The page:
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Snag in Accessing Decedent’s Safe Deposit Box


Dear Mr. Premack: I am the only child of my parents, and the only heir in the Will. My mother has been gone several years, and my father died last month. I have a photocopy of his Will which says that I am to be Executor. He told me that the original is in his safe deposit box. While I have the box key, I am not a signer on the box. I spoke to someone at the bank who told me they will only let me in if I get a court order. How do I go about getting a court order to access a safe deposit box? – MH

Safe deposit boxes are intended to be secure. Granting access has been quite strict in the past, but over the years the Texas Legislature has modified and clarified those laws to allow access under certain circumstances. Historically, when any safe deposit box renter died, the box was sealed until either 1) a court order allowing access was obtained, or 2) the court-appointed Executor presented the bank with Letters Testamentary from the court.

More recently, however, the law has been modified. The safe deposit box can be accessed, without a court order, under these circumstances:

First: If more than one person are listed as co-signers on the box, then a co-signer can access the box regardless of the fact that another co-signer has died. Sadly, your father did not make you a co-signer so this does not help you to access the safe deposit box. But it is a warning to others who have rented boxes: if there is someone you trust, consider adding them as a co-signer so they can access the box if you die.

Second: If there is no co-signer, then the bank must permit examination of the safe deposit box (upon the death of the renter) by a) the surviving spouse, b) the decedent’s parent, c) a descendant of the decedent who is at least 18 years old, or d) a person named as Executor in a copy of a document which appears to be the decedent’s Will.

The examination must take place in the presence of a bank officer. Texas law allows the bank officer to deliver certain documents to certain people prior to court appointment by the executor. For example:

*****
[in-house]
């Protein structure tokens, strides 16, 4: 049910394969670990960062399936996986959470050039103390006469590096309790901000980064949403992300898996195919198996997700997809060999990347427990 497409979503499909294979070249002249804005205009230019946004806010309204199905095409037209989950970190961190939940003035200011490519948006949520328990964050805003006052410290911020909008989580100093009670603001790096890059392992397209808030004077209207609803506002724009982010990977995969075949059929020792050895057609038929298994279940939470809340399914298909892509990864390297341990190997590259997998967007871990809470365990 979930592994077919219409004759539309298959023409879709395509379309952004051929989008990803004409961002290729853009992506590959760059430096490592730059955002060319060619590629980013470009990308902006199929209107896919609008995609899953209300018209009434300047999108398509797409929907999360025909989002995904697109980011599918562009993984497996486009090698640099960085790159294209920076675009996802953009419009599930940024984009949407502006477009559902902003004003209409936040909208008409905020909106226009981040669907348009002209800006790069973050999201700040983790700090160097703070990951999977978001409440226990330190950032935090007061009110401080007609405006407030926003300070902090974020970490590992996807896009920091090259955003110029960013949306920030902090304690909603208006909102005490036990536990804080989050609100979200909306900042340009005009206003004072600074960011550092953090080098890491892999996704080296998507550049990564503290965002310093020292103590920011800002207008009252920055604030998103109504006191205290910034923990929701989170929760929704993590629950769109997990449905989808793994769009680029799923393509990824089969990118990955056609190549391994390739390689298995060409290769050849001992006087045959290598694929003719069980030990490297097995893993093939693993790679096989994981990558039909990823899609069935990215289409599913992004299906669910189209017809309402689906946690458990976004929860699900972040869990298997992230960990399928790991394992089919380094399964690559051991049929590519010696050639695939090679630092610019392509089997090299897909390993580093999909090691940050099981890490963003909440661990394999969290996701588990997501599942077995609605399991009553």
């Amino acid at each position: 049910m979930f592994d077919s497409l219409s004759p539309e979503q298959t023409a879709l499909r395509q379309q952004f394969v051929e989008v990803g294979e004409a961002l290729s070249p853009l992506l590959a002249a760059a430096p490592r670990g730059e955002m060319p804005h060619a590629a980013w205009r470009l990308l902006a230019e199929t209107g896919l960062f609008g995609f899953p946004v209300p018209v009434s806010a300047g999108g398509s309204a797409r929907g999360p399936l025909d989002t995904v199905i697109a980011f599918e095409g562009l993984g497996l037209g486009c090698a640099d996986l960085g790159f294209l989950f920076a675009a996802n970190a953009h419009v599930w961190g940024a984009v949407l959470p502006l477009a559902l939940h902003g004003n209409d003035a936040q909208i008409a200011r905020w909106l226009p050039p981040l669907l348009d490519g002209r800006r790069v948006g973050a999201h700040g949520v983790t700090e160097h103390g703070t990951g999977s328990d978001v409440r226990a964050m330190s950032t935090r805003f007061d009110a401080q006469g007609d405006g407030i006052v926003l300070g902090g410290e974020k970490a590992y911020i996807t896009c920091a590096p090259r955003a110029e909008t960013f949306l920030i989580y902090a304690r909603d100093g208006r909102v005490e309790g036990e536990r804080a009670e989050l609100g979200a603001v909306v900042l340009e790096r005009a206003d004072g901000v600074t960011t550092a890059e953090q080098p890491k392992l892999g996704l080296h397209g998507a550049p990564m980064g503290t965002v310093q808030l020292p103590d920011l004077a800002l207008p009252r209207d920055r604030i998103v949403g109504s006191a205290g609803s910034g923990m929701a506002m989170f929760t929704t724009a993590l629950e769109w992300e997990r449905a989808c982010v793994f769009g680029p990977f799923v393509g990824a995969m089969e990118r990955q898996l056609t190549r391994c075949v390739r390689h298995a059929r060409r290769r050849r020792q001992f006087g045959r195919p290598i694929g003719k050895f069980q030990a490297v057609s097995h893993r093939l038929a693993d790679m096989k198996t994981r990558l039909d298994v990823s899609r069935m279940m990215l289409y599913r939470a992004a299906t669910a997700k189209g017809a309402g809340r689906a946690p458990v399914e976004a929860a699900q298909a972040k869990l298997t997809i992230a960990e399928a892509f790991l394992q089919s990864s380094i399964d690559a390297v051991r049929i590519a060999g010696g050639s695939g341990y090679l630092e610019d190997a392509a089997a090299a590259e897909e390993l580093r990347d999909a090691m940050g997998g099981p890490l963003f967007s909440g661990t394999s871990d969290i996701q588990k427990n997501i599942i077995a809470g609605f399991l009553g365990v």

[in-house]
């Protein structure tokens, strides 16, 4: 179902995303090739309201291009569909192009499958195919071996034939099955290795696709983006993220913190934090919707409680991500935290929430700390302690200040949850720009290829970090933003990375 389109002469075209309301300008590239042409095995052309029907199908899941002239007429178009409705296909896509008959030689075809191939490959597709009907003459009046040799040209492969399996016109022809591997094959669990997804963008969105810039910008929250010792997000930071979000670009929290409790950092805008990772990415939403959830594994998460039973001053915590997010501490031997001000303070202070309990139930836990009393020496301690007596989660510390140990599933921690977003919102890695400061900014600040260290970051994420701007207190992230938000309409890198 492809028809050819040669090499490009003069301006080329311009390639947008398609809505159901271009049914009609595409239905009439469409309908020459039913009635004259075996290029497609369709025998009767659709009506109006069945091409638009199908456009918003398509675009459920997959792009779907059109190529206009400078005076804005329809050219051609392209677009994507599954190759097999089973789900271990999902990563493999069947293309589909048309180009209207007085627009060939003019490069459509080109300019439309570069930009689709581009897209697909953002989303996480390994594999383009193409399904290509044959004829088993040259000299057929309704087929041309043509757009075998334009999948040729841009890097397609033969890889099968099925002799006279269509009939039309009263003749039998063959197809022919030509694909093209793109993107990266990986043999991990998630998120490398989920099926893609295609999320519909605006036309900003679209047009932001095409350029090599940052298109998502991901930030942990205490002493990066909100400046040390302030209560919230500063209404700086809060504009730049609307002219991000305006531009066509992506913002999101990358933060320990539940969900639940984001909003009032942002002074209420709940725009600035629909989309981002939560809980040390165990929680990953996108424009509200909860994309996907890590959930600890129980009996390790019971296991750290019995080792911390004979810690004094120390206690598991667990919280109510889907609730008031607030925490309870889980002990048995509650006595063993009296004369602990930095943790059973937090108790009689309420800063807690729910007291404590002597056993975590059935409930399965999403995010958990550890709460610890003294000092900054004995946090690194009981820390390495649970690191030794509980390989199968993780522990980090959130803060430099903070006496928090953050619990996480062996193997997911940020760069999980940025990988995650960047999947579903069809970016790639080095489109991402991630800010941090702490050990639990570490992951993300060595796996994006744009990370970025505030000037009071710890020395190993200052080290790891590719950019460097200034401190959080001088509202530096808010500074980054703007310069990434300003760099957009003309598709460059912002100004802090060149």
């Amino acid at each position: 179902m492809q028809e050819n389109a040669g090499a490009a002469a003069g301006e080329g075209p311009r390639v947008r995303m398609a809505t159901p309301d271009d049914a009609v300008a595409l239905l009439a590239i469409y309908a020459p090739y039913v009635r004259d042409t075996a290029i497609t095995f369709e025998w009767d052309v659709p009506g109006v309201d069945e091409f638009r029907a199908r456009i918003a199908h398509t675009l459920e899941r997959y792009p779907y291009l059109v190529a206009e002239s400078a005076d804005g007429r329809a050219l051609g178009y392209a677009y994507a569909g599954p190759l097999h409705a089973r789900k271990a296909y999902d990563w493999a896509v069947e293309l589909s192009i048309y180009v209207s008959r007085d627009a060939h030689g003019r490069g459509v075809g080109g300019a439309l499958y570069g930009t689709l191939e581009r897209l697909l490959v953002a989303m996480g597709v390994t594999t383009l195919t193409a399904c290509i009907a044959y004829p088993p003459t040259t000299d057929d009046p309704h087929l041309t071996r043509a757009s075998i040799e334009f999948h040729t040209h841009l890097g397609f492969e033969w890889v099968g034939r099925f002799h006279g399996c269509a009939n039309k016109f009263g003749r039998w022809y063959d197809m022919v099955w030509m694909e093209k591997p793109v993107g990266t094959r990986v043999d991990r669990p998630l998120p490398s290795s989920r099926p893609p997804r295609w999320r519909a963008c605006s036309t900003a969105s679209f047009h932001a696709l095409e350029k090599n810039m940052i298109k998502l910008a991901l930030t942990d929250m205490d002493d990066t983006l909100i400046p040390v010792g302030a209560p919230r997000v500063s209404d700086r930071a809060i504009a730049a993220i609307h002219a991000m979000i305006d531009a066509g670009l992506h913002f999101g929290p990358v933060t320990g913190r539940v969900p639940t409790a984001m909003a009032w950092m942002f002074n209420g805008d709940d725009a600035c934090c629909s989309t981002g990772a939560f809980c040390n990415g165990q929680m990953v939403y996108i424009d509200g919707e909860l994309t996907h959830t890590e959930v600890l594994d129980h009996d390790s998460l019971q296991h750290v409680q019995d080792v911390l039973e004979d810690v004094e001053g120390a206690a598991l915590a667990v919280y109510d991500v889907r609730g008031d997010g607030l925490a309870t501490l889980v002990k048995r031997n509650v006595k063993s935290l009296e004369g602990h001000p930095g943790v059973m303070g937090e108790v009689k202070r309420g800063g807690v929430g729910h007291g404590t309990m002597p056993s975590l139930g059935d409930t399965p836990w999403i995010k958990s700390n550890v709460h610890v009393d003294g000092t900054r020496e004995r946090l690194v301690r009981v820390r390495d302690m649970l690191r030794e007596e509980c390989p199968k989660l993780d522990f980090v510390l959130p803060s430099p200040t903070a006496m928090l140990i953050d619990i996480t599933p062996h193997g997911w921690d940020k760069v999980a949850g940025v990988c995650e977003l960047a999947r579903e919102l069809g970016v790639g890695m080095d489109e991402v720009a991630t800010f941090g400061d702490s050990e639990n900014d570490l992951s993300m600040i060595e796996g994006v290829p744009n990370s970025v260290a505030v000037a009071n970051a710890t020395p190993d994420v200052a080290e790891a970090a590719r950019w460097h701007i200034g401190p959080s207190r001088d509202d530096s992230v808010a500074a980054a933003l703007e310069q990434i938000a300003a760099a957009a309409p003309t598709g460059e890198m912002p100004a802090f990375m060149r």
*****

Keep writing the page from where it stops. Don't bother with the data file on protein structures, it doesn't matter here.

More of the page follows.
· If the original Will is found, it can be released to the person named as Executor in the Will, or may be released to the clerk of the probate court in the county where the decedent had resided.

· If a deed to a burial plot is found, it may be released to the person who asked that the box be examined.

· If a life insurance policy is found, it may be released to the beneficiary named in the policy.

All other contents of the safe deposit box must remain undisturbed, though the bank can prepare an inventory of the contents of the box. Eventually when an Executor is appointed by the court, and that Executor presents Letters Testamentary to the bank, the box can be reopened. The court-appointed Executor is allowed, in an unsupervised manner, to examine and to remove the contents of the safe deposit box. The court-appointed Executor is allowed to (and probably should) terminate the rental agreement on the box after it is emptied.

So, when the banker told you that you need a court order, the banker was misinformed and was not following current state law. You are both the adult child of the decedent and the person named in the document appearing to be his Will. Thus, the bank should allow you, without a court order, to examine the box and the Will should be released to you (or to the court) if the original is found in the safe deposit box.


Paul Premack is a Certified Elder Law Attorney with offices in San Antonio and Seattle, handling Wills and Trusts, Probate, and Business Entity issues.


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